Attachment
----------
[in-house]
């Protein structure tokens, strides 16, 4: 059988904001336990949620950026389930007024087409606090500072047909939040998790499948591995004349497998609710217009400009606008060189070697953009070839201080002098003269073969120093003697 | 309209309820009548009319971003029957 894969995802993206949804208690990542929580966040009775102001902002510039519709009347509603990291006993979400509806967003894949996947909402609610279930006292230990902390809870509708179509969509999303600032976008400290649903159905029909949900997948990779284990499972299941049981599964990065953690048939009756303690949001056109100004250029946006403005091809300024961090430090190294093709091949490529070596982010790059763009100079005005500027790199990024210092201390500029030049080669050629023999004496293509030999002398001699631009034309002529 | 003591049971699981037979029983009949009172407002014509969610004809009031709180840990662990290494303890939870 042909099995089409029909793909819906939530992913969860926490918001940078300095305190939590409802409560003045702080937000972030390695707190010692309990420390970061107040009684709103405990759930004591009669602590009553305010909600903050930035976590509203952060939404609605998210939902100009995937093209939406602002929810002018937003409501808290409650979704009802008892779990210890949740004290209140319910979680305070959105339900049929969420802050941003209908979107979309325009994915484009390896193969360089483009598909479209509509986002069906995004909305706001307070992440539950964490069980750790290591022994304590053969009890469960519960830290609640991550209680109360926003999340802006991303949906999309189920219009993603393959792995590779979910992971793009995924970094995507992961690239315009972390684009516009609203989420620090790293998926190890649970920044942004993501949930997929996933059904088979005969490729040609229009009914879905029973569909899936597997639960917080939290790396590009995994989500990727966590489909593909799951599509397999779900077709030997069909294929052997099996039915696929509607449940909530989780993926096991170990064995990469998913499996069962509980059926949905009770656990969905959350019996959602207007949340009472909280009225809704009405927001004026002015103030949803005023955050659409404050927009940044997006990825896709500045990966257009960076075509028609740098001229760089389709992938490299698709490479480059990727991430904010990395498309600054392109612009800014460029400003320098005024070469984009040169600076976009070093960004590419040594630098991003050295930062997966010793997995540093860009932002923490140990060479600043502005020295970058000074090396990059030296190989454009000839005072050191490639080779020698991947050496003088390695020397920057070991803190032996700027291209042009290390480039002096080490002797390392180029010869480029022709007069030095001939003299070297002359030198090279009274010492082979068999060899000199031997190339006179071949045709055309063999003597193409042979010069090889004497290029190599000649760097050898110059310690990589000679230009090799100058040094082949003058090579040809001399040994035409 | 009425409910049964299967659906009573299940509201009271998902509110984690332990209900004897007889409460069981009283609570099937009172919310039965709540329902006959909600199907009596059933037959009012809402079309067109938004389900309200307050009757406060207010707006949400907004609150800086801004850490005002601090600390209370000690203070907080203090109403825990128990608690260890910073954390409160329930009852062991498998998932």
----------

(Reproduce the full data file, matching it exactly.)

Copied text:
[in-house]
């Protein structure tokens, strides 16, 4: 059988904001336990949620950026389930007024087409606090500072047909939040998790499948591995004349497998609710217009400009606008060189070697953009070839201080002098003269073969120093003697 | 309209309820009548009319971003029957 894969995802993206949804208690990542929580966040009775102001902002510039519709009347509603990291006993979400509806967003894949996947909402609610279930006292230990902390809870509708179509969509999303600032976008400290649903159905029909949900997948990779284990499972299941049981599964990065953690048939009756303690949001056109100004250029946006403005091809300024961090430090190294093709091949490529070596982010790059763009100079005005500027790199990024210092201390500029030049080669050629023999004496293509030999002398001699631009034309002529 | 003591049971699981037979029983009949009172407002014509969610004809009031709180840990662990290494303890939870 042909099995089409029909793909819906939530992913969860926490918001940078300095305190939590409802409560003045702080937000972030390695707190010692309990420390970061107040009684709103405990759930004591009669602590009553305010909600903050930035976590509203952060939404609605998210939902100009995937093209939406602002929810002018937003409501808290409650979704009802008892779990210890949740004290209140319910979680305070959105339900049929969420802050941003209908979107979309325009994915484009390896193969360089483009598909479209509509986002069906995004909305706001307070992440539950964490069980750790290591022994304590053969009890469960519960830290609640991550209680109360926003999340802006991303949906999309189920219009993603393959792995590779979910992971793009995924970094995507992961690239315009972390684009516009609203989420620090790293998926190890649970920044942004993501949930997929996933059904088979005969490729040609229009009914879905029973569909899936597997639960917080939290790396590009995994989500990727966590489909593909799951599509397999779900077709030997069909294929052997099996039915696929509607449940909530989780993926096991170990064995990469998913499996069962509980059926949905009770656990969905959350019996959602207007949340009472909280009225809704009405927001004026002015103030949803005023955050659409404050927009940044997006990825896709500045990966257009960076075509028609740098001229760089389709992938490299698709490479480059990727991430904010990395498309600054392109612009800014460029400003320098005024070469984009040169600076976009070093960004590419040594630098991003050295930062997966010793997995540093860009932002923490140990060479600043502005020295970058000074090396990059030296190989454009000839005072050191490639080779020698991947050496003088390695020397920057070991803190032996700027291209042009290390480039002096080490002797390392180029010869480029022709007069030095001939003299070297002359030198090279009274010492082979068999060899000199031997190339006179071949045709055309063999003597193409042979010069090889004497290029190599000649760097050898110059310690990589000679230009090799100058040094082949003058090579040809001399040994035409 | 009425409910049964299967659906009573299940509201009271998902509110984690332990209900004897007889409460069981009283609570099937009172919310039965709540329902006959909600199907009596059933037959009012809402079309067109938004389900309200307050009757406060207010707006949400907004609150800086801004850490005002601090600390209370000690203070907080203090109403825990128990608690260890910073954390409160329930009852062991498998998932």